'Is it too early to declare the software license dead?' asks one technology commentator rhetorically, while mulling over the phenomenon of Linux adoption in Thailand.
Linux.SYS-CON.com international advisory board member Brian Ferguson features in the current issue of Forbes Magazine, which mentions his article in Vol. 1 issue 2 declaring the SCO Group's case against IBM a long shot.
'Linux' is becoming the most popular 5-letter word in the technology lexicon since 'Xerox.' Here's what's being said in this week's analyses and commentaries, culled from the world's technology magazines and Web sites.
LinuxWorld Magazine international advisory board member Scott Handy, whose day job is being IBM's Linux strategy and marketing maven, featured prominently in this week's New York Times article about Linux.
New York based Xandros, Inc., has announced the release of the Xandros Desktop 2.0.
There will be a variety of Linux players in evidence at the 15th annual Supercomputing conference being held next week in Phoenix, AZ.
In a move that some Linux users are likening to the attempt – doomed to failure, it turned out – to build a Tower of Babel, open source activist Bruce Perens pledged himself this week to the creation of a new Linux distro: UserLinux.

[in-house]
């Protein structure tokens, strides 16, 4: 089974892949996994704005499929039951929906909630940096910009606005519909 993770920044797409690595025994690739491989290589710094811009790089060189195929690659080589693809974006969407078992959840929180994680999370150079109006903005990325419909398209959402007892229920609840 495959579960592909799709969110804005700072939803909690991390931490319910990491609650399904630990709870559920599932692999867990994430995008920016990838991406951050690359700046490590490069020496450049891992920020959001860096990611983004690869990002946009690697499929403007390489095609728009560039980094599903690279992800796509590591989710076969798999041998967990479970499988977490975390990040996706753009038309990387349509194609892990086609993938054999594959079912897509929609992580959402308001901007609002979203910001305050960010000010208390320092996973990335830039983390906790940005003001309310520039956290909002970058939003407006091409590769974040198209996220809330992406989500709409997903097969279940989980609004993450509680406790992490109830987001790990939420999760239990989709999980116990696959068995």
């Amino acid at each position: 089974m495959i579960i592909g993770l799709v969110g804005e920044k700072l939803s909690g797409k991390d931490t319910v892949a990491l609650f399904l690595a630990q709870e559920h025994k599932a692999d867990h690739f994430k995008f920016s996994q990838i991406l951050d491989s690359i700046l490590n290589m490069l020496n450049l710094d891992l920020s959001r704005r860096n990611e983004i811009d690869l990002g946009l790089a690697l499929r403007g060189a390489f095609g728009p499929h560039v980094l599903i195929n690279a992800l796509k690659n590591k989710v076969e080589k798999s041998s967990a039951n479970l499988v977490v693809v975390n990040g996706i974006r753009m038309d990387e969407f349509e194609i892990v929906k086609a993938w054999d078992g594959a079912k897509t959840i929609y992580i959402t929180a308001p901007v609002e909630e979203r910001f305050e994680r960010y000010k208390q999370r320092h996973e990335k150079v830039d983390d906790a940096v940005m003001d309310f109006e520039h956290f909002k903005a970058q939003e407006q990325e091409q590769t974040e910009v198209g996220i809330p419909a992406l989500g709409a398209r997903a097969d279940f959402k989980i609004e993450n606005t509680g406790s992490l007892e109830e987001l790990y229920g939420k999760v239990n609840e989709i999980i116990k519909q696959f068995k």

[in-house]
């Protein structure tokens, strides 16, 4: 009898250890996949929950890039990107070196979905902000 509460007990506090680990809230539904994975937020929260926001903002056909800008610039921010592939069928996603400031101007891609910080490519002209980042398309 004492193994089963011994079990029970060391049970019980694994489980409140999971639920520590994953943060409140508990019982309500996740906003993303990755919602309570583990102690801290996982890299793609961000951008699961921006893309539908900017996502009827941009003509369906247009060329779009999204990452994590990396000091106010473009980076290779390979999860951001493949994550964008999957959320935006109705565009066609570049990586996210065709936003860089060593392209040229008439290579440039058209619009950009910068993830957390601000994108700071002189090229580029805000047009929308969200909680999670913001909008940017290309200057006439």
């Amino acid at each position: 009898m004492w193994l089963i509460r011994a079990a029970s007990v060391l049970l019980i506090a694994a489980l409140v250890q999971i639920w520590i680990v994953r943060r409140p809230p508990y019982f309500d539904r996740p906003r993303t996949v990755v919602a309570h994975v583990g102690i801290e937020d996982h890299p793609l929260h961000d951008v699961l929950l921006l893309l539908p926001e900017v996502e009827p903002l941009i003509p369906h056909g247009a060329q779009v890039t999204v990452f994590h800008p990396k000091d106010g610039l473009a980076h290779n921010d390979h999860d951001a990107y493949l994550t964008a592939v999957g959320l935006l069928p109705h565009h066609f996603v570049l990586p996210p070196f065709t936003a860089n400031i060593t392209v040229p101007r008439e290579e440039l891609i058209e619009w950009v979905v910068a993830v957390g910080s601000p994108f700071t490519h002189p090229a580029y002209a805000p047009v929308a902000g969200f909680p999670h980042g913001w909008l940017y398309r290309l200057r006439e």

According to Novell, it can be installed in as little as 30 minutes, it can help lower management costs, and can simplify the administration process of distributing software or updates. All while “significantly” lowering the cost of Linux ownership for enterprise customers. “It” is Xi...
Still in the news - day in, day out - the world's most talked-about and written-about OS: Linux.
A competition has recently come our way describing itself as the first of what is intended to become an annual series, a competition that will pay cash prizes to developers for the best additions to the an open source 'Business Integration Engine.'
The San Francisco-based company that produces the 'BitKeeper' configuration management system has just issued a news release detailing how the system - used by Linux developers including Linus Torvalds - recently helped avert a potentially embarrassing security breach in the Linux kern...
News round-up of Linux developments, from Web sites, journals, newspapers, and magazines around the world.
There has been a 'misunderstanding,' says Microsoft. It's not that Redmond doesn't like Linux especially, it just doesn't like ANY technology that isn't Windows.
The infamous SCO Group is being provocative again. It wrote the SEC to tell the agency about the $50 million investment it just got and in the short little filing it made the tantalizing statement that 'In the coming months, SCO intends to expand the licensing program to include migrat...